Proud to wear the sticker |

Proud to wear the sticker

Dan Smith
Vail CO, Colorado

Unlike some, I feel rather proud of those stickers that say “Support Our Troops.” To me that means respecting their commitment and sacrifice, not doing a John Kerry and considering them stupid, mislead or deluded.

Dana Jurich’s column, “Support our war veterans” in the Saturday, March 10 edition of the paper, was apparently based on her view that since she doesn’t support the war in Iraq, no other thinking person could possibly do so either. Following her logic, anyone who would join the military and fight in Iraq must be either misled or stupid.

Passing for a moment on what ever minimal level of life experience has led her to that hasty conclusion, it simply doesn’t match with reality. People join the military for a wide variety of reasons. Some of the more common ones are a career, an adventure outside of Podunk, U.S.A., money for college or, strange as it may sound, simple patriotism. She portrays military recruiters as vultures preying on the unsuspecting and disadvantaged. In doing so, she makes the assumption that only the naive or stupid could ever be suckered into the military.

At least one study indicates Dana is totally wrong. A 2005 analysis released by the Heritage Foundation found, among other things, that military recruits come from areas with incomes above the U.S. average. Further, youth from wealthy areas continue to volunteer for duty despite increased risk.

Additionally, 98 percent of those volunteering for the military were high school graduates, compared to a national average of 75 percent. Clearly, both Dana and John Kerry got it wrong. It isn’t the poor and stupid volunteering to serve their country; it may be, as it always has been in the past, our best.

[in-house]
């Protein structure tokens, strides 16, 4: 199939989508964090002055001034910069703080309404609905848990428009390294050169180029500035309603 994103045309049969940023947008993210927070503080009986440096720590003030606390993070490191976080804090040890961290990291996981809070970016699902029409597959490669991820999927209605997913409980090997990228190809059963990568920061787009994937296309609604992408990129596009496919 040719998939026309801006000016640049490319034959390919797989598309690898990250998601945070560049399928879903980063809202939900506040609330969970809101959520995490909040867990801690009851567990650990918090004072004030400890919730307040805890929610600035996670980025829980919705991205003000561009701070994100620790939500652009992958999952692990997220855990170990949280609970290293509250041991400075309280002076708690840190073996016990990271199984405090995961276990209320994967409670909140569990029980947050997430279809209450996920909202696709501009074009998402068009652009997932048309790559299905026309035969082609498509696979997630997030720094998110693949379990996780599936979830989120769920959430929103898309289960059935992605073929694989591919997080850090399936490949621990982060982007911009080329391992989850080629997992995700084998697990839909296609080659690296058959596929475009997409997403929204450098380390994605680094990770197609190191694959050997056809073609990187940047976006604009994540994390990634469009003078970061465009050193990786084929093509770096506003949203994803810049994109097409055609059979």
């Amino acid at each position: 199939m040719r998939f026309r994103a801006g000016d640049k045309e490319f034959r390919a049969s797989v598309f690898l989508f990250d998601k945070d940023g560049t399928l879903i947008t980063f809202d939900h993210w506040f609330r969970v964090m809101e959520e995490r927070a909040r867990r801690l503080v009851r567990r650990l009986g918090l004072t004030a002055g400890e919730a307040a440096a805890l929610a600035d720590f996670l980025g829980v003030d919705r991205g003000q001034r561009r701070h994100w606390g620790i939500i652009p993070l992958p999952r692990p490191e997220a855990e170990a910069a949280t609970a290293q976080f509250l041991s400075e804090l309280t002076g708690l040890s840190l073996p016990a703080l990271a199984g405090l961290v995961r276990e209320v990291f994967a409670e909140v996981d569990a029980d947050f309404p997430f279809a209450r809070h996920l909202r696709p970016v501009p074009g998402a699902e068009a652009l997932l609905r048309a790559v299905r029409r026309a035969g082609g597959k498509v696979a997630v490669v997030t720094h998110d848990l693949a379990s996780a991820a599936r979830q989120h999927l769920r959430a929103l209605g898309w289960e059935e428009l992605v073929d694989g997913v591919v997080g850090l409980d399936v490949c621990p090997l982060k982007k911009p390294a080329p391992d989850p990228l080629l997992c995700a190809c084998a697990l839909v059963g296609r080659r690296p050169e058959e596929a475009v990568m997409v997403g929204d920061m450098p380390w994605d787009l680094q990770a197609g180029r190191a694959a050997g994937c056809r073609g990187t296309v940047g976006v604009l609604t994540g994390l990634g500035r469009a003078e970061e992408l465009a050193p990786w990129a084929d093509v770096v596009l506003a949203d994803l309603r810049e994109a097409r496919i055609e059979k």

Beyond her bad logic and poorer taste, her timing frankly sucked. Regardless of her political opinions, running a column like this during the same week that Vail Resorts has brought many wounded veterans of Iraq and Afghanistan to Vail is the cheapest of theatrics. It is about as close as you can come to sporting a bumper sticker that says, “I Don’t Support Our Stupid Troops.” However that would be a much more honest and respectable approach than hiding her distaste for warriors in a body guard of lies and half truths.

A couple of her quotes make the case in point. First, “these clueless kids don’t have the foggiest notion of what they are truly fighting for.” I doubt that highly. They are fighting for the man or woman on their left and right.They are fighting for their country because their county asked them.

Dana’s second most serious untruth is, “They arrive home to a country that has all but forgotten them.” That is about as far from the truth as you can get. The people of the United States appear to have learned at least one lesson from Vietnam ” don’t ever forget those who fought. In Dallas, for example, every plane load of returning troops is met by a group of civilians who thank them for their service. In Vail, I’ve seen many a veteran on the slopes thanked for their service by those who are skiing with them ” many are veterans with missing limbs or with limited mobility.

These veterans are no more, “a stranger in a strange land” (Ms. Jurich needs to apologize to the late Robert Heinlein for stealing this one), than any previous group of veterans. In the 271 wars this nation has fought since 1776, all veterans, whether from WWI, WWII, Korea, Vietnam or Iraq/Afghanistan, return changed. It is hard not to change in a combat environment.

But veterans have and hopefully always will be one of the backbones of American society ” probably because they paid something to be a part of that society.

That may be a payment that Ms. Jurich is unwilling to acknowledge, let alone make herself.

Dan Smith is a local Vietnam veteran who teaches government and political science at Colorado Mountain College. His opinions are decidedly his own.

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